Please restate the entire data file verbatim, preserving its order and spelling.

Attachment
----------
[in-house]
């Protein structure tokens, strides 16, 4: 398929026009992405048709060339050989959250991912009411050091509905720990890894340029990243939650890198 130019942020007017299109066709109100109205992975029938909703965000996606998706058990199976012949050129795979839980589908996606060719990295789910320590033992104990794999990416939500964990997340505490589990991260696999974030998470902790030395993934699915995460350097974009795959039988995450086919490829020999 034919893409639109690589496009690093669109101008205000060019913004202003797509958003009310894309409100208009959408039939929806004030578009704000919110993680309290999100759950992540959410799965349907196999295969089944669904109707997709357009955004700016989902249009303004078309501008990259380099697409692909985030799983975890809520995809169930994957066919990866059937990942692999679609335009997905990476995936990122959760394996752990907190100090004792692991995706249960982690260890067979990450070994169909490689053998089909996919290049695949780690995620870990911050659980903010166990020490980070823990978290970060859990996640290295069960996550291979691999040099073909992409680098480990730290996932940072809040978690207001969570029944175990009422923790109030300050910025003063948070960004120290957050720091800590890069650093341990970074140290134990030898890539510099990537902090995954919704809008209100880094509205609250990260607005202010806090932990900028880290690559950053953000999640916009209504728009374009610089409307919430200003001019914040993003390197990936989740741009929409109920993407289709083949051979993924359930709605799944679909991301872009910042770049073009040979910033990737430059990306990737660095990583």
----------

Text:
[in-house]
């Protein structure tokens, strides 16, 4: 398929026009992405048709060339050989959250991912009411050091509905720990890894340029990243939650890198 130019942020007017299109066709109100109205992975029938909703965000996606998706058990199976012949050129795979839980589908996606060719990295789910320590033992104990794999990416939500964990997340505490589990991260696999974030998470902790030395993934699915995460350097974009795959039988995450086919490829020999 034919893409639109690589496009690093669109101008205000060019913004202003797509958003009310894309409100208009959408039939929806004030578009704000919110993680309290999100759950992540959410799965349907196999295969089944669904109707997709357009955004700016989902249009303004078309501008990259380099697409692909985030799983975890809520995809169930994957066919990866059937990942692999679609335009997905990476995936990122959760394996752990907190100090004792692991995706249960982690260890067979990450070994169909490689053998089909996919290049695949780690995620870990911050659980903010166990020490980070823990978290970060859990996640290295069960996550291979691999040099073909992409680098480990730290996932940072809040978690207001969570029944175990009422923790109030300050910025003063948070960004120290957050720091800590890069650093341990970074140290134990030898890539510099990537902090995954919704809008209100880094509205609250990260607005202010806090932990900028880290690559950053953000999640916009209504728009374009610089409307919430200003001019914040993003390197990936989740741009929409109920993407289709083949051979993924359930709605799944679909991301872009910042770049073009040979910033990737430059990306990737660095990583």